This synthesis provides a review of operationally relevant findings and lessons from World Bank-supported utility reforms in the energy and water sectors, as identified in IEG evaluation products. The report summarizes the IEG evidence of what worked and what did not work, and why, in WB support of public utility reforms in its client countries. It identifies two fundamental areas of utility reform–improving institutional accountability and strengthening financial viability. The first involves measures to reform institutional arrangements, policies, and regulations; sector planning, utility management, capacity, and skills; and creating the framework for private investment. The second requires strengthening cost recovery, commercial viability, and operational efficiency.

The report compares the effectiveness of Bank instruments (DPOs and IPFs) across selected financial viability targets. It identifies lessons for each sector and cross-cutting lessons for both energy and water operations centered on promoting financial and operational discipline (regardless of private or public ownership), and institutional governance and accountability.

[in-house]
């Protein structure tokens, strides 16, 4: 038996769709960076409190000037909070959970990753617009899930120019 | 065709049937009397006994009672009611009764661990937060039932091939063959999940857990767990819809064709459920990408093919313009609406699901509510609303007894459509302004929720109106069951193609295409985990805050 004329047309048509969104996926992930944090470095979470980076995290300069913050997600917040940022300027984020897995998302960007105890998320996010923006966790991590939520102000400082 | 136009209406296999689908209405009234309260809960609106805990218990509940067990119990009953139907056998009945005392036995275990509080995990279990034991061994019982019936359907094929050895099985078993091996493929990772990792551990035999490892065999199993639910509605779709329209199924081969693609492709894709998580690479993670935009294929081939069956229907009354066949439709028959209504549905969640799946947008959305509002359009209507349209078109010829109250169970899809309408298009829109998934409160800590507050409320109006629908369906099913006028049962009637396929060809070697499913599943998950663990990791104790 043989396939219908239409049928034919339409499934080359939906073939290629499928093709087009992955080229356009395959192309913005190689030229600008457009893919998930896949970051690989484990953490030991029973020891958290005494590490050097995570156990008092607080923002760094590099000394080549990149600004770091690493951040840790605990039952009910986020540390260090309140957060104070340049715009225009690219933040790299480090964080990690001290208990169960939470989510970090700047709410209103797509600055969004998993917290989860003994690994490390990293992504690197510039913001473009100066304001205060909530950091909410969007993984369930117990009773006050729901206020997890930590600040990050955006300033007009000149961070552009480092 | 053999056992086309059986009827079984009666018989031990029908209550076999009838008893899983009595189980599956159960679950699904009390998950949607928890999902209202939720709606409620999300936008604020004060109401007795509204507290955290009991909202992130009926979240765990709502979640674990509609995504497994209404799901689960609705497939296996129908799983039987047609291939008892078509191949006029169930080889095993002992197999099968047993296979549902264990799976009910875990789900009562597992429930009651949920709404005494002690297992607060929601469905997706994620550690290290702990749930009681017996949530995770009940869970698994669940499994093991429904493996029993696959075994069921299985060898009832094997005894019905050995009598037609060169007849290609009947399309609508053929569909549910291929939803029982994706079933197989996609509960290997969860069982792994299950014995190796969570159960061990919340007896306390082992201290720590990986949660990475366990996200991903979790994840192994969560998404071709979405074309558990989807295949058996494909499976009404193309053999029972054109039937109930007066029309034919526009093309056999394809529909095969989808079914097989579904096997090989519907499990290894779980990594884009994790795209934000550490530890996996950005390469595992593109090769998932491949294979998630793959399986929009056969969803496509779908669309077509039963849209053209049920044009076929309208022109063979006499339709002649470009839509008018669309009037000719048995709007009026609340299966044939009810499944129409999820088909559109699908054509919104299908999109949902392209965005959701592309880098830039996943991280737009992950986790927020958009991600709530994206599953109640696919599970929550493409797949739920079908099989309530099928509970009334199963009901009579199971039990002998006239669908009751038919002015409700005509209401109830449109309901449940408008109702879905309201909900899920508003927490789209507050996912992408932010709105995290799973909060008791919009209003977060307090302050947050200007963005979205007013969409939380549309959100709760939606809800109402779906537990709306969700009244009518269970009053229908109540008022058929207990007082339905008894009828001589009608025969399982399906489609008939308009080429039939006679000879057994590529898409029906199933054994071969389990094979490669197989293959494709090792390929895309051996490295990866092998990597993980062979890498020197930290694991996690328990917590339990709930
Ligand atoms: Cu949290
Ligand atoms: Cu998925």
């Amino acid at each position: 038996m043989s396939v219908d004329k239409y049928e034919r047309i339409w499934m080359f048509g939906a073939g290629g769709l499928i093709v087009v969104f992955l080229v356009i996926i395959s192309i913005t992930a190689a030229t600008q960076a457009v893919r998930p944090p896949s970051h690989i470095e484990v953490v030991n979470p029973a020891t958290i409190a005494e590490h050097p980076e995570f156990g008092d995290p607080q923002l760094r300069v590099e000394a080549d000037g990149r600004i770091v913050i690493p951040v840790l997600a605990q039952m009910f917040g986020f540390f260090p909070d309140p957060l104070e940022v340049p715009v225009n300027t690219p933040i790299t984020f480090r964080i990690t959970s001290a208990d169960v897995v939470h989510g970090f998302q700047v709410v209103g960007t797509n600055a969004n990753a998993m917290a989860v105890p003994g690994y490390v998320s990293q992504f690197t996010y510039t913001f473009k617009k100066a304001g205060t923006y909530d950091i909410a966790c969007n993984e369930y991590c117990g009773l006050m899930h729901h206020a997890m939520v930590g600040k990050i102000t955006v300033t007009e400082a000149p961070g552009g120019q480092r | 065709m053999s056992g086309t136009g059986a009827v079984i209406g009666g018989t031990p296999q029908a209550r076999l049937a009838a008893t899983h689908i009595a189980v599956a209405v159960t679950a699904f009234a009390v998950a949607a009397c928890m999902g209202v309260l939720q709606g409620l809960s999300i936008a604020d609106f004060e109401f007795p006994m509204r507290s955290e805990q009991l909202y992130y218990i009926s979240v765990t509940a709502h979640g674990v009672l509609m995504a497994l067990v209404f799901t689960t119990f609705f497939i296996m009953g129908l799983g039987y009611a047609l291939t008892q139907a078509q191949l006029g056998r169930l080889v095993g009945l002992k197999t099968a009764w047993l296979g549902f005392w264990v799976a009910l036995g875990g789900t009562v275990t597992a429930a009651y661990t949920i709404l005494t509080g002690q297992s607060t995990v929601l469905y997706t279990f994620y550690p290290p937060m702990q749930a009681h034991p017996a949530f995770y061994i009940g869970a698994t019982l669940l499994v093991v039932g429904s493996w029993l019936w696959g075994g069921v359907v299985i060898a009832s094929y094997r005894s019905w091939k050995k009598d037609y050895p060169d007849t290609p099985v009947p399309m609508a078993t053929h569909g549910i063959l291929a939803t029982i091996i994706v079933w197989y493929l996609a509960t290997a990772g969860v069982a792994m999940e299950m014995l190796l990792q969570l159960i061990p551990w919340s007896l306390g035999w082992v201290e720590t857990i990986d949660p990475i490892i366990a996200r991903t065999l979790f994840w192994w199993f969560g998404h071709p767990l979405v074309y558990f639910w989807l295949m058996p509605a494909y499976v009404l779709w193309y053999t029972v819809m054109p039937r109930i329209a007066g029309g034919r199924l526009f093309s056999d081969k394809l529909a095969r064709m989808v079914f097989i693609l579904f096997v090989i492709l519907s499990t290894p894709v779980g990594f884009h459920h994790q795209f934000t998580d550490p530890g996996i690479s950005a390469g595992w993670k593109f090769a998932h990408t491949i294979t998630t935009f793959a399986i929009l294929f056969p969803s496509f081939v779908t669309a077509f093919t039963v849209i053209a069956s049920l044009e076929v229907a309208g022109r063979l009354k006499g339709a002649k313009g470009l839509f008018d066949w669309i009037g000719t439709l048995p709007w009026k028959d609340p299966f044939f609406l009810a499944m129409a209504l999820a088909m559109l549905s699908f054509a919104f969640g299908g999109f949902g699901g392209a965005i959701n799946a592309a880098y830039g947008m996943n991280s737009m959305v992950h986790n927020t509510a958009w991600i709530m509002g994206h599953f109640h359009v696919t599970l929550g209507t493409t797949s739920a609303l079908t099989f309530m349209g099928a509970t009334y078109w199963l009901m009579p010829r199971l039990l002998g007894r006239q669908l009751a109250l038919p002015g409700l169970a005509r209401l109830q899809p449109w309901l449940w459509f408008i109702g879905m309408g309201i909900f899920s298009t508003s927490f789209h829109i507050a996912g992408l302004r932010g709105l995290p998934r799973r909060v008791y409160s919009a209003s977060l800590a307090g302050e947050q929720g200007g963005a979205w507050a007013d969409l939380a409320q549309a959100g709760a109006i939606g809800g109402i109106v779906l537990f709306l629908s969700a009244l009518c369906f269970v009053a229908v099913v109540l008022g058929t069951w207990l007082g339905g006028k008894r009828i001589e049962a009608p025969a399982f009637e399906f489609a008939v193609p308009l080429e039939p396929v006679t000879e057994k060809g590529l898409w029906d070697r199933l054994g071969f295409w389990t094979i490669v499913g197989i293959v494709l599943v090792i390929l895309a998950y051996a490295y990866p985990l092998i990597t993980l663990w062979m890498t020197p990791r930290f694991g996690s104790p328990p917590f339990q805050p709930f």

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Pictured at top, clockwise from left:
The main drinking water pipeline for 750 households in Alapars and Karenis communities (Koayk region) being fully rehabilitated. Armenia. Photo credit: Armine Grigoryan / World Bank
The control room at the thermal power station at Takoradi, Ghana, June 21, 2006. Photo credit: Jonathan Ernst/World Bank
Electricity Transfer Station in Kenya. Photo credit: Andrew Stone
Windmill, Nicaragua photo credit: Ihsan Kaler Hurcan
Wegala Community Water Supply and Sanitation Project. Sri Lanka. Photo credit: Simone D. McCourtie/World Bank
Girl gathers drinking water from a community water pipe. Photo credit: Dominic Sansoni / World Bank
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